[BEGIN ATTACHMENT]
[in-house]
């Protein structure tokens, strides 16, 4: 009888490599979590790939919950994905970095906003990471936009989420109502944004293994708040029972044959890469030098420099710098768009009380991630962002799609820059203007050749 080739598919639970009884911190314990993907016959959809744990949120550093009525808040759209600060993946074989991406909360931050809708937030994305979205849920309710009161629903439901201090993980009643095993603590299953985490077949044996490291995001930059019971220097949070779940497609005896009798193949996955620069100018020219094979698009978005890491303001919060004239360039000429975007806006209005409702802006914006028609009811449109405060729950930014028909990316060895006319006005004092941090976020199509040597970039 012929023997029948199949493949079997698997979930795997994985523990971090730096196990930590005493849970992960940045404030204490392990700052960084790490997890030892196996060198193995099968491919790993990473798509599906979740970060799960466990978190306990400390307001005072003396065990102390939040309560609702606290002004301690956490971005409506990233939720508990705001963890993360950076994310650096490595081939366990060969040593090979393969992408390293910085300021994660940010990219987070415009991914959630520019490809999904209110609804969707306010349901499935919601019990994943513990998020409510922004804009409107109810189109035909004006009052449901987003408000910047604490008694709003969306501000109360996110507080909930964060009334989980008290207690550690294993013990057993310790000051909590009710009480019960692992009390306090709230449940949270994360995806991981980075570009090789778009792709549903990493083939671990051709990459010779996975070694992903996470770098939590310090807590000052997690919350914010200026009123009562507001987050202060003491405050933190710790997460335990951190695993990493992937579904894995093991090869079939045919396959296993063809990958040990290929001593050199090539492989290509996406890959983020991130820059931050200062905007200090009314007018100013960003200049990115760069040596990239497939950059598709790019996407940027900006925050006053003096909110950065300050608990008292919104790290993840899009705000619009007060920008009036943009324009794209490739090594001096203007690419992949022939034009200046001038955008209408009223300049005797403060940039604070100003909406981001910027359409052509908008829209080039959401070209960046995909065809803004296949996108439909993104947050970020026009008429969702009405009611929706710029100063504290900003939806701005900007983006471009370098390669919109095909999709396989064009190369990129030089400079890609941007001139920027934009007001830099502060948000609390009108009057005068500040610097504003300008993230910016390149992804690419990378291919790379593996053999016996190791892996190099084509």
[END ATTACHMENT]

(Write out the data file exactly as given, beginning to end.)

[in-house]
């Protein structure tokens, strides 16, 4: 009888490599979590790939919950994905970095906003990471936009989420109502944004293994708040029972044959890469030098420099710098768009009380991630962002799609820059203007050749 080739598919639970009884911190314990993907016959959809744990949120550093009525808040759209600060993946074989991406909360931050809708937030994305979205849920309710009161629903439901201090993980009643095993603590299953985490077949044996490291995001930059019971220097949070779940497609005896009798193949996955620069100018020219094979698009978005890491303001919060004239360039000429975007806006209005409702802006914006028609009811449109405060729950930014028909990316060895006319006005004092941090976020199509040597970039 012929023997029948199949493949079997698997979930795997994985523990971090730096196990930590005493849970992960940045404030204490392990700052960084790490997890030892196996060198193995099968491919790993990473798509599906979740970060799960466990978190306990400390307001005072003396065990102390939040309560609702606290002004301690956490971005409506990233939720508990705001963890993360950076994310650096490595081939366990060969040593090979393969992408390293910085300021994660940010990219987070415009991914959630520019490809999904209110609804969707306010349901499935919601019990994943513990998020409510922004804009409107109810189109035909004006009052449901987003408000910047604490008694709003969306501000109360996110507080909930964060009334989980008290207690550690294993013990057993310790000051909590009710009480019960692992009390306090709230449940949270994360995806991981980075570009090789778009792709549903990493083939671990051709990459010779996975070694992903996470770098939590310090807590000052997690919350914010200026009123009562507001987050202060003491405050933190710790997460335990951190695993990493992937579904894995093991090869079939045919396959296993063809990958040990290929001593050199090539492989290509996406890959983020991130820059931050200062905007200090009314007018100013960003200049990115760069040596990239497939950059598709790019996407940027900006925050006053003096909110950065300050608990008292919104790290993840899009705000619009007060920008009036943009324009794209490739090594001096203007690419992949022939034009200046001038955008209408009223300049005797403060940039604070100003909406981001910027359409052509908008829209080039959401070209960046995909065809803004296949996108439909993104947050970020026009008429969702009405009611929706710029100063504290900003939806701005900007983006471009370098390669919109095909999709396989064009190369990129030089400079890609941007001139920027934009007001830099502060948000609390009108009057005068500040610097504003300008993230910016390149992804690419990378291919790379593996053999016996190791892996190099084509």